Approach to Thrombocytopenia

Click for pdf: Approach to Thrombocytopenia

DEFINITION

Thrombocytopenia is defined as a platelet count of less than 150 x 109/L.

REVIEW OF PHYSIOLOGY

Platelets are fragments of the large megakaryocyte, produced in the bone marrow. Under the influence of thrombopoietin, a chemical made by the liver and kidneys, the hematopoietic stem cell differentiates into the megakaryoblast. The megakaryoblast matures into the megakaryocyte, which has a nucleus with many lobes and a large cytoplasmic volume. Platelets are made when fragments of this cytoplasm pinch off the large cell. Each megakaryocyte makes about 4000 platelets. The platelets then enter circulation and have a lifespan of 7-10 days. They are cleared from the body by the spleen, and to a lesser extent, the liver and bone marrow.

Platelets have the important function of primary hemostasis. Hemostasis is the cessation of blood loss from a damaged vessel. They respond to damage of small vessel walls by plugging the site of injury and preventing blood leakage. Their membranes are covered with glycoproteins and receptors that respond to environmental signals, produced during endothelial damage, to adhere (platelets stick to the vessel wall) and aggregate (platelets stick to each other).

CLINIAL PRESENTATION

The manifestations of thrombocytopenia are due to the defect in primary hemostasis.

  • Petechiae
  • Bruises or purpura
  • Bleeding of mucous membranes: epistaxis, gingival bleeding
  • Acute gastrointestinal bleeding
  • Menorrhagia
  • Hematuria
  • Acute CNS hemorrhage: the rarest but MOST FEARED consequence of low platelets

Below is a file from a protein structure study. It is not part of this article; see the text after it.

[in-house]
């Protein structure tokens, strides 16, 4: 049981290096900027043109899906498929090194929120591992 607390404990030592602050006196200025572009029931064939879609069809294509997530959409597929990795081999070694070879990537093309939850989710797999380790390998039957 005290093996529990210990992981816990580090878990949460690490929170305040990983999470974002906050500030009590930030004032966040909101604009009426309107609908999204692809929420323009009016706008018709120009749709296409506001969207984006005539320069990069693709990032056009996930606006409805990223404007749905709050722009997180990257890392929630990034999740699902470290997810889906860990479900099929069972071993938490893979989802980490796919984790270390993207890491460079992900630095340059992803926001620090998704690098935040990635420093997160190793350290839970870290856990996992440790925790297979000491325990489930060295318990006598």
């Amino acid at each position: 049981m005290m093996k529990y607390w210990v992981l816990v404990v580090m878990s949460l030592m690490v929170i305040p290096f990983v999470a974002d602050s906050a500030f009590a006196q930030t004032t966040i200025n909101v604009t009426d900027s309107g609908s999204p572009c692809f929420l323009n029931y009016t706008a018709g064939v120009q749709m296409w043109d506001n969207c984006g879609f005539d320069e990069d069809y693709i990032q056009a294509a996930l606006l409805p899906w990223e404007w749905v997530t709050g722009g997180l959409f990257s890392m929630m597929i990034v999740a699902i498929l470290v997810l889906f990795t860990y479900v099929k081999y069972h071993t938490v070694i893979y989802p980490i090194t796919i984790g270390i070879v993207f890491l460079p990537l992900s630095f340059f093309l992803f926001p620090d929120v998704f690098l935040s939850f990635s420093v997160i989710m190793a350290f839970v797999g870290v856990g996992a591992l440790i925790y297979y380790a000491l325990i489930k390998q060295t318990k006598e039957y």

The body has a high reserve of platelets. Platelets actually have to be quite low before there are clinically evident consequences, with primary hemostasis effective until platelets fall below 75×109/L. The following is what you may expect to see given a patient’s platelet count:

Platelet count(x109/L) Risk of bleeding Examples
<75 Primary hemostasis impaired After major surgery, trauma
<50 Spontaneous bleeding, mostly seen in skin Petechiae, purpura
<20 Noticeable hemorrhage, seen in skin and mucosa Epistaxis, gingival bleed
<10 Possible life-threatening hemorrhage, mucosa and CNS Acute GI hemorrhage, intracranial hemorrhage

Deep tissue bleeding, including in internal organs, muscle, joints or not commonly associated with thrombocytopenia. These manifestations are seen in defects of secondary hemostasis, i.e. coagulation disorders.

Differential Diagnosis: A Pathophysiologic Approach

What can cause low platelets?

Decreased platelet production

  • Pancytopenia
    • Primary malignancy e.g. leukemia
    • Bone marrow infiltration e.g. neuroblastoma
    • Bone marrow failure e.g aplastic anemia
    • Viral infections e.g. HIV
    • Cytotoxic drugs, radiation
  • Selective ineffective thrombopoiesis
    • Rare congenital defects e.g thrombocytopenia-absent radius (TAR) syndrome, Wiskott Aldrich syndrome, congenital amegakaryocytic thrombocytopenia and giant platelet disorders (e.g Bernard-Soulier syndrome)
    • Viral infections e.g EBV, CMV, parvovirus

Increased platelet consumption

  • Immune
    • Idiopathic thrombocytopenic purpura (ITP) (most common cause of thrombocytopenia in children)
    • Neonatal alloimmune thrombocytopenia (NAIT)
    • Collagen-vascular and autoimmune diseases, e.g. SLE
    • Viruses e.g. HIV
    • Drug-induced e.g. heparin
  • Nonimmune
    • Disseminated intravascular coagulation (DIC)
    • Hemolytic-uremic syndrome (HUS)
    • Sepsis
    • Thrombotic thrombocytopenic purpura (TTP)

Platelet sequestration

  • Hypersplenism
    • Infection
    • Inflammation
    • Congestion
    • Red cell disorders
    • Storage diseases

Dilutional loss

  • Recent massive blood transfusion
Questions to ask Why should you ask?
General health/constitutional symptoms: 

  • Fatigue, wt loss, fever
Malignancy, infection
Sources of bleeding: 

  • Epistaxis, hematemesis, melena blood in stools, menorrhagia, easy bruising, petechiae
Estimate amount of blood loss
Previous/current URTI ITP, immune-mediated
Diarrhea (bloody), oliguria, edema HUS
Infections contacts, travel history HUS, ITP
Chronic liver or storage disease Cause of splenomegaly
Recent massive transfusion Dilutes patient’s own platelets
Recent vaccine Small risk of ITP after live vaccine (e.g. MMR)
Medications Adverse drug reaction
Family history Hereditary thrombocytopenia (e.g. ineffective thrombopoiesis, short life span), familial TTP